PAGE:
Up the Chetco with kids in tow

Up the Chetco with kids in tow

Taming the wild in the wild: Kids go crazy on the Chetco


for the Siskiyou Hiker
by Gabe Howe, Executive Director

24 August 2016 | BROOKINGS, Ore. — My kids are 4 and 2. Almost 5 and 3. I know I’m supposed to take them to Yellowstone and Yosemite. But that’s expensive, a lot of driving on freeways, and there’s still so much close to home that none of us have seen. So we headed down Highway 199 in search of somewhere we could discover together.

Up the Chetco
We got to Brookings, Ore. and drove for about 40 minutes inland to our put in on the Chetco River. From there it took about another half hour to fairy our gear and the kids upstream to a sweet little sandy bar with great swimming.

The NRS paddleboard is like a barge, more efficient than a kayak if not in the wind, but a little more tippy, and it’s easy to keep everything dry by securing it with straps.

Further up the Chetco
The first night we got our bearings, explored around a little bit, and ate some sandwiches for dinner. The next day we headed further up the Chetco, for about another hour paddling until we reached an even sweeter spot with deep pools and a jumping rock.SAM_2313.JPG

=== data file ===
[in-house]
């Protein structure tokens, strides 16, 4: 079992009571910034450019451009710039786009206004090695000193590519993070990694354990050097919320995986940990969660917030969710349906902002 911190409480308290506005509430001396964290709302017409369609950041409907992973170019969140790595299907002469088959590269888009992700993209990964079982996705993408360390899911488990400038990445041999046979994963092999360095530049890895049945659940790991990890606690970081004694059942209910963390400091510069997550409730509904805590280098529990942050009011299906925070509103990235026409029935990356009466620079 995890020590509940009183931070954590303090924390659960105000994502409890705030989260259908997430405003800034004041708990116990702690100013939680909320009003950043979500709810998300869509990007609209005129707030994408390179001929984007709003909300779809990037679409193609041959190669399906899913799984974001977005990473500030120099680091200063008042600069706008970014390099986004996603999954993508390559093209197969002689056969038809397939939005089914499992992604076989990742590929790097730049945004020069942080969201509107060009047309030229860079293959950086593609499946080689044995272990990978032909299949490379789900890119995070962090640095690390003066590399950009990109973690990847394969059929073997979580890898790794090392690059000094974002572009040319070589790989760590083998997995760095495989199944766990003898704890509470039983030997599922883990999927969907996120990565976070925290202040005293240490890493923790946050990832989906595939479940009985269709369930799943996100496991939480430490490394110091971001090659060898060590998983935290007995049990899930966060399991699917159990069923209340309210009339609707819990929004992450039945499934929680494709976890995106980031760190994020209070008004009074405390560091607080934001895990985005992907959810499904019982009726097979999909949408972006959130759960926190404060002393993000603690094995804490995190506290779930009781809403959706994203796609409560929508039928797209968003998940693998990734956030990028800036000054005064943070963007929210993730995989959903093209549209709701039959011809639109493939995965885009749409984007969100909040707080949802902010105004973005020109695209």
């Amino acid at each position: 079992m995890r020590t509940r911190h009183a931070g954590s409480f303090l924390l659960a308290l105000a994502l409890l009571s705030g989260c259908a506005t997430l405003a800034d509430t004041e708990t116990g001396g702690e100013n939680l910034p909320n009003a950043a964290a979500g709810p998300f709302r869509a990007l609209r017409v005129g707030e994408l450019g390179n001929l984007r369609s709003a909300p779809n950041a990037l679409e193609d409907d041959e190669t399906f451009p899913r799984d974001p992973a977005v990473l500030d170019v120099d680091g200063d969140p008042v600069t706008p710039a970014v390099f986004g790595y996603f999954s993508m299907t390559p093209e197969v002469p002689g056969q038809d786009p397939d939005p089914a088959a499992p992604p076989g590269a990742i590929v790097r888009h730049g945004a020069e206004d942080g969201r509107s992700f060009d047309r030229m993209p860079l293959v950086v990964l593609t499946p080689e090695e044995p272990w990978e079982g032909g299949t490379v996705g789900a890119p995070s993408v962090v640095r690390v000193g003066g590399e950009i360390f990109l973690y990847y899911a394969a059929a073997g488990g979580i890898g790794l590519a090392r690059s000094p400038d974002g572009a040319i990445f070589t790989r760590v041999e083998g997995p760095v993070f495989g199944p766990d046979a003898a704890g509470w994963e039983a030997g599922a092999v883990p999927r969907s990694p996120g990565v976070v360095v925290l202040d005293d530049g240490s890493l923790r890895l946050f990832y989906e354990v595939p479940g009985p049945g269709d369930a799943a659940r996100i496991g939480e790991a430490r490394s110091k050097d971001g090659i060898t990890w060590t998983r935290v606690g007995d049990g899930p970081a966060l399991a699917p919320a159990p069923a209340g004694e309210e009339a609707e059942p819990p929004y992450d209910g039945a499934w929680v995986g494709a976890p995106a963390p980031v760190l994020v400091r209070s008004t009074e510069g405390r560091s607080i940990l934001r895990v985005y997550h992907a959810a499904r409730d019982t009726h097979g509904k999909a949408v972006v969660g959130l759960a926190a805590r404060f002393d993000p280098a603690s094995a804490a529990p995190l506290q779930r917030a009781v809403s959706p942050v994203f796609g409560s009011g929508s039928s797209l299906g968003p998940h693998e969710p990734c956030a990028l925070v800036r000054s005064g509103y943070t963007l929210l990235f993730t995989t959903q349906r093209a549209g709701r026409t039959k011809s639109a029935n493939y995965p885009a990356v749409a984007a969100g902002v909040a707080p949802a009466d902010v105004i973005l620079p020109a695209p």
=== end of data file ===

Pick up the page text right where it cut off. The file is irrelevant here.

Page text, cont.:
I made an anchor by tying a rock to the end of a strap, turning the barge into a fairly functional dock we could jump off of and hang out on. We kept the kids in life jackets and let them do pretty much whatever they wanted. SAM_2256.JPG

While Ashland residents were frying tofu on the sidewalk, the mercury at our secluded river spot hit 90 at most.

And for a while, time just stopped as we swam, splashed and reveled in this little slice of public land paradise.SAM_2634.JPG

We spent a second night on the river and headed back towards Brookings Sunday, and enjoyed more cool marine air and outside family time.

Having Carter and Azalea along add an element of acute challenge to our adventures, but it’s well worth it. I think it’s easy to become fixated on national names like Yosemite, Crater Lake, or Yellowstone, and it’s easy to become comfortable with what we know is really close and easy.SAM_2263.JPG

In that, we forget to take out the maps and discover the wildlands right around the corner. It’s easy to forget that we live in wildest and most remote mountain range west of Interstate 5 and that we should explore it. SAM_2457.JPG

There are ridges, nooks and crannies, rivers, creeks and lakes, plateaus, forests, and over a quarter million acres of Federal Wilderness to explore in the Wild Rivers, Siskiyou Mountains, Powers, and Gold Beach Districts alone. There are secrets out there. And I prefer secrets over crowded parks.

So does my checkbook. ###